• I’ve ordered it online! 🙂 I like the idea that, through the group therapy, it shows a number of different ways that OCD thoughts can present themselves. Hopefully she will relate to at least one of the characters. I will probably read it before I give it to her but I think it should be fine, even if it does include details of their relationship – it might also give us some good discussion prompts! I’m just trying to find ways to show her that she’s not a bad person for having these thoughts or doing her “routines”. I’ve talked to her a little bit more about my OCD stuff (which is mostly managed these days) but I think it will be really good for her to know that other kids/teens have it too.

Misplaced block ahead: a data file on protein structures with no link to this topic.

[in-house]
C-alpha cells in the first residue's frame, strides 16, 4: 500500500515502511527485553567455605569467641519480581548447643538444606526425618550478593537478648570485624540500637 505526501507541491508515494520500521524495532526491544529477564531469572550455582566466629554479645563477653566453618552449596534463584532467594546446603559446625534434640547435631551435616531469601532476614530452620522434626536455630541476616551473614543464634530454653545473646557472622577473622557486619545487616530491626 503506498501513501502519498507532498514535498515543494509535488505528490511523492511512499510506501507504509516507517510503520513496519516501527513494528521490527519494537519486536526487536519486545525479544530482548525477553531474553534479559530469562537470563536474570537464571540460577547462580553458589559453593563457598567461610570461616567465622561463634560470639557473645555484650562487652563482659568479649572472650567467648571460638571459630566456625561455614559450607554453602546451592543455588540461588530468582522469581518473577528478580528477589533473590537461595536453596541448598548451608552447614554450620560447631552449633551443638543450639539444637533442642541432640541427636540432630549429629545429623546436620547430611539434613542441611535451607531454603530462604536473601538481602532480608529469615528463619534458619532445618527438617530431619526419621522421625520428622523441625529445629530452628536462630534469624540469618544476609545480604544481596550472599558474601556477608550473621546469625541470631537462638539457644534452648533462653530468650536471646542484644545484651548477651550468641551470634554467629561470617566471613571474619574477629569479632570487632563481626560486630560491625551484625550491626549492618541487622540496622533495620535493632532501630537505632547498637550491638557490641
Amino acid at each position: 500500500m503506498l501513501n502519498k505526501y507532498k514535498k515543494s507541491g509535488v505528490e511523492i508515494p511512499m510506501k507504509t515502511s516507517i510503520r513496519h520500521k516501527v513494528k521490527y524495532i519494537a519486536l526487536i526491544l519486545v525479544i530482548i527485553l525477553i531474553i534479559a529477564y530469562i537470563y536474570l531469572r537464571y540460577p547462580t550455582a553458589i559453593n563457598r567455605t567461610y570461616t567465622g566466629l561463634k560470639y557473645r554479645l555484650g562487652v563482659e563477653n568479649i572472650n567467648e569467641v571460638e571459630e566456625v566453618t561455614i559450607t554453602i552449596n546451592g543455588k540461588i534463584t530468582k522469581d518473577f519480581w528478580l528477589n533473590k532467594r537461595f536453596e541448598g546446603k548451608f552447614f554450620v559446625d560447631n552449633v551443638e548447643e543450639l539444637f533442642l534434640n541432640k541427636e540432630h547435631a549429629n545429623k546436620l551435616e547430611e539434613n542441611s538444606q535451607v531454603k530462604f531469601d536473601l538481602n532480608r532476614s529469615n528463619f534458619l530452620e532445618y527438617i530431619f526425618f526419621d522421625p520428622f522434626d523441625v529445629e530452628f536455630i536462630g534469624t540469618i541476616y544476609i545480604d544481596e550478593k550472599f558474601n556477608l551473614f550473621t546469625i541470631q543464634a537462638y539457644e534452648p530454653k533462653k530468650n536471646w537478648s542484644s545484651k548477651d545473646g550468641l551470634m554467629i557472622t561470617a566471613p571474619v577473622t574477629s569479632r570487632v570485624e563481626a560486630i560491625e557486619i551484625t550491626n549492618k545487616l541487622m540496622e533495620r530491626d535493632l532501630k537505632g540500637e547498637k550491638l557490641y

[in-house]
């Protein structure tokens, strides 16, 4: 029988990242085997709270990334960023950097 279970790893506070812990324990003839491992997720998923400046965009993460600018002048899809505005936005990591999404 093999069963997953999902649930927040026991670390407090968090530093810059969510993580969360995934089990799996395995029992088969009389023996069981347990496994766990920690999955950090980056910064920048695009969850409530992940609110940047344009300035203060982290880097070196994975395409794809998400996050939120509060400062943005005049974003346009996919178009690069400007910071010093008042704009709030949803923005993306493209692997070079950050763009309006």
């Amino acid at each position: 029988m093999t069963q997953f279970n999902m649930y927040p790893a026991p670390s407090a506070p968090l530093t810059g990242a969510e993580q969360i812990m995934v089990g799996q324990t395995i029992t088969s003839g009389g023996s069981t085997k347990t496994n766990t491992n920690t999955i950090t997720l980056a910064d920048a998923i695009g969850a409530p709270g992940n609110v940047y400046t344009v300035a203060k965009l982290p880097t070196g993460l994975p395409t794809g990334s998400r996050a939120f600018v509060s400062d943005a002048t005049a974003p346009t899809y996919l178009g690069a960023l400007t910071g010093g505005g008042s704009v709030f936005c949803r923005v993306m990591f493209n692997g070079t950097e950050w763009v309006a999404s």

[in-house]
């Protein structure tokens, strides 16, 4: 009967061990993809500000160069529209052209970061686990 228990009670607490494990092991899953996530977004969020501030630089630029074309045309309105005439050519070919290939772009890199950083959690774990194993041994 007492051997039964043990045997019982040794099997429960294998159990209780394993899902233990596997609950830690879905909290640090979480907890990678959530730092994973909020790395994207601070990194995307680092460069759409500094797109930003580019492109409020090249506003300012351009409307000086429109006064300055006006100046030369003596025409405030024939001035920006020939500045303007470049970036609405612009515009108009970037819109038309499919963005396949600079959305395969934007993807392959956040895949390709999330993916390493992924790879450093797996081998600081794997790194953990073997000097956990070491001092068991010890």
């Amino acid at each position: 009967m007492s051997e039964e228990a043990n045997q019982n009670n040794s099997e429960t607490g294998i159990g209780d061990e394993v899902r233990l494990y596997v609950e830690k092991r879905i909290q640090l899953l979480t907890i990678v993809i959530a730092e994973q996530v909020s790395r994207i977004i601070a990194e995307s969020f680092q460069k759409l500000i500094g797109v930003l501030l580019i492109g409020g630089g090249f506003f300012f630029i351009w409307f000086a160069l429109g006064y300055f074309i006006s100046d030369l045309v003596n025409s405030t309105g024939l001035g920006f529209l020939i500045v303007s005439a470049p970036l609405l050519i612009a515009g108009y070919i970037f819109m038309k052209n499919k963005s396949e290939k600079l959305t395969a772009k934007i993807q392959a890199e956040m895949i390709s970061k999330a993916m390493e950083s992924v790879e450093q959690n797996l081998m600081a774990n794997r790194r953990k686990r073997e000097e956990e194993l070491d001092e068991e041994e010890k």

Also, huge props to you for claiming back reading! 🙂 I meant to say it before but got caught up trying to ask about the book! All progress is positive. Well done!

        Liked by 1 person

        • I hope you both like it and she can relate to the characters!
          And thanks about the reading! It’s definitely more motivating to focus on what we have achieved.
          Also, if she would ever like to talk to another person with OCD so she feels even less alone she is more than welcome to email me (myocdvoice@gmail.com). Of course only if she is comfortable and wants to but the offer is always open!
          Happy thanksgiving

          Like